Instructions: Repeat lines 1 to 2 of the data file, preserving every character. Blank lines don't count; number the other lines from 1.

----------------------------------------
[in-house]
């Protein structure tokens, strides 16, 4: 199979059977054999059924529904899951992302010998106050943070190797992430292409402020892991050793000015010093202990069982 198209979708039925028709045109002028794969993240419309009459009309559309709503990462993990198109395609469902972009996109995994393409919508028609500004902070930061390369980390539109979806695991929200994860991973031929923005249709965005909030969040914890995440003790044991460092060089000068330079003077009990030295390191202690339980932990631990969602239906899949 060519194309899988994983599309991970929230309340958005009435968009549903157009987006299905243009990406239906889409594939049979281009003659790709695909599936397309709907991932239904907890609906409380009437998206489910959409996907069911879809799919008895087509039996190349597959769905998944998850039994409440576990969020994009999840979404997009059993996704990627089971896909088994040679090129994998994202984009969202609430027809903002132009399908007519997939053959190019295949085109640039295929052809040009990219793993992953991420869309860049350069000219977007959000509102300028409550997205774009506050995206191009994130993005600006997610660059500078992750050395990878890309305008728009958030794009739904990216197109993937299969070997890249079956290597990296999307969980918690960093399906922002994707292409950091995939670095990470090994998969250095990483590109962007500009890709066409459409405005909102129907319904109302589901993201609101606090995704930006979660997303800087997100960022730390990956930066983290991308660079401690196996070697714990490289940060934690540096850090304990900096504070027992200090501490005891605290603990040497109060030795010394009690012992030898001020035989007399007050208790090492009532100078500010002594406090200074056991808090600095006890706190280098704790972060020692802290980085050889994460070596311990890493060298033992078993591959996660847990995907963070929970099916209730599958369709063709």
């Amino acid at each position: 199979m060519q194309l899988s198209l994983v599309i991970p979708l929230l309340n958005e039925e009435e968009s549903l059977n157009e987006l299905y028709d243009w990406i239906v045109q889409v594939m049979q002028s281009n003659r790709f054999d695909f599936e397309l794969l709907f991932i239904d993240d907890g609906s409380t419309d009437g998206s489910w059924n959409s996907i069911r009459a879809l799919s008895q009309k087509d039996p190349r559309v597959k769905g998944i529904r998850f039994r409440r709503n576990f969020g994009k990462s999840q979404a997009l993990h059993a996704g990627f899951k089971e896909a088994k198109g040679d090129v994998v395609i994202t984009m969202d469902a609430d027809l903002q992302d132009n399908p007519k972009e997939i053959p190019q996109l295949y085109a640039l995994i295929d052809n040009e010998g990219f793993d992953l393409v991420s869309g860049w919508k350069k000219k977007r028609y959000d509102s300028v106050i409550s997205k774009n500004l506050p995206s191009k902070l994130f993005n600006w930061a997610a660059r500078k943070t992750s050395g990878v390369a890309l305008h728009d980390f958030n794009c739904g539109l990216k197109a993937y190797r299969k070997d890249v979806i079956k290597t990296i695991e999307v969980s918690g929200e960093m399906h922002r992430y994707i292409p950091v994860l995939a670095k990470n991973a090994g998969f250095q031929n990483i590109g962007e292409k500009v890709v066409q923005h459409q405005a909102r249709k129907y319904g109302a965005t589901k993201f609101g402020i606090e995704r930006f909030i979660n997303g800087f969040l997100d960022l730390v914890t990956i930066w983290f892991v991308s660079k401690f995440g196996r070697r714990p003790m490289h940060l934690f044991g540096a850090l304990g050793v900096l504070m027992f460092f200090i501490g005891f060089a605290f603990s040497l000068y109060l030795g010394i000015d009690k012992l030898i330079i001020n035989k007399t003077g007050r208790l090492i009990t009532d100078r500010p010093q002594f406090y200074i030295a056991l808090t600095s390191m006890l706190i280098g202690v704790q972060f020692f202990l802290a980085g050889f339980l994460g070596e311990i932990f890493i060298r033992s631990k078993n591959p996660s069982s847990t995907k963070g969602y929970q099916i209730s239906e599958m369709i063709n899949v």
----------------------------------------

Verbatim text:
[in-house]
């Protein structure tokens, strides 16, 4: 199979059977054999059924529904899951992302010998106050943070190797992430292409402020892991050793000015010093202990069982 198209979708039925028709045109002028794969993240419309009459009309559309709503990462993990198109395609469902972009996109995994393409919508028609500004902070930061390369980390539109979806695991929200994860991973031929923005249709965005909030969040914890995440003790044991460092060089000068330079003077009990030295390191202690339980932990631990969602239906899949 060519194309899988994983599309991970929230309340958005009435968009549903157009987006299905243009990406239906889409594939049979281009003659790709695909599936397309709907991932239904907890609906409380009437998206489910959409996907069911879809799919008895087509039996190349597959769905998944998850039994409440576990969020994009999840979404997009059993996704990627089971896909088994040679090129994998994202984009969202609430027809903002132009399908007519997939053959190019295949085109640039295929052809040009990219793993992953991420869309860049350069000219977007959000509102300028409550997205774009506050995206191009994130993005600006997610660059500078992750050395990878890309305008728009958030794009739904990216197109993937299969070997890249079956290597990296999307969980918690960093399906922002994707292409950091995939670095990470090994998969250095990483590109962007500009890709066409459409405005909102129907319904109302589901993201609101606090995704930006979660997303800087997100960022730390990956930066983290991308660079401690196996070697714990490289940060934690540096850090304990900096504070027992200090501490005891605290603990040497109060030795010394009690012992030898001020035989007399007050208790090492009532100078500010002594406090200074056991808090600095006890706190280098704790972060020692802290980085050889994460070596311990890493060298033992078993591959996660847990995907963070929970099916209730599958369709063709």